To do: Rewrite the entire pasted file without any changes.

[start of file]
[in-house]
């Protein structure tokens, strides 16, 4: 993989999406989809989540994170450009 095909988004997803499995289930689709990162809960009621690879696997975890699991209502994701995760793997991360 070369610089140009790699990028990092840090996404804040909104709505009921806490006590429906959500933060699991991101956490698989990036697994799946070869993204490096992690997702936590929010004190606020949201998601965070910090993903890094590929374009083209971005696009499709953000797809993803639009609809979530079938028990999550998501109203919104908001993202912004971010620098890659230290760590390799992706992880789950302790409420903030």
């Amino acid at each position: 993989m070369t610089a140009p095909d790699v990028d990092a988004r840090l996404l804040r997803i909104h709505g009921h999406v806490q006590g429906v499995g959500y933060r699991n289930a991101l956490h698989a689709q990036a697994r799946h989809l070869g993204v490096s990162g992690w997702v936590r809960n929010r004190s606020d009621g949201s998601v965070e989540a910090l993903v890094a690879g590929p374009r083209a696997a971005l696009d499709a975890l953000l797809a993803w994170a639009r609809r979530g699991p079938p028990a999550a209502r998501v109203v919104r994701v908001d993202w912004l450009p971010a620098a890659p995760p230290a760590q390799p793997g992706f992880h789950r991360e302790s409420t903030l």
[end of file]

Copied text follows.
[in-house]
């Protein structure tokens, strides 16, 4: 993989999406989809989540994170450009 095909988004997803499995289930689709990162809960009621690879696997975890699991209502994701995760793997991360 070369610089140009790699990028990092840090996404804040909104709505009921806490006590429906959500933060699991991101956490698989990036697994799946070869993204490096992690997702936590929010004190606020949201998601965070910090993903890094590929374009083209971005696009499709953000797809993803639009609809979530079938028990999550998501109203919104908001993202912004971010620098890659230290760590390799992706992880789950302790409420903030």
């Amino acid at each position: 993989m070369t610089a140009p095909d790699v990028d990092a988004r840090l996404l804040r997803i909104h709505g009921h999406v806490q006590g429906v499995g959500y933060r699991n289930a991101l956490h698989a689709q990036a697994r799946h989809l070869g993204v490096s990162g992690w997702v936590r809960n929010r004190s606020d009621g949201s998601v965070e989540a910090l993903v890094a690879g590929p374009r083209a696997a971005l696009d499709a975890l953000l797809a993803w994170a639009r609809r979530g699991p079938p028990a999550a209502r998501v109203v919104r994701v908001d993202w912004l450009p971010a620098a890659p995760p230290a760590q390799p793997g992706f992880h789950r991360e302790s409420t903030l």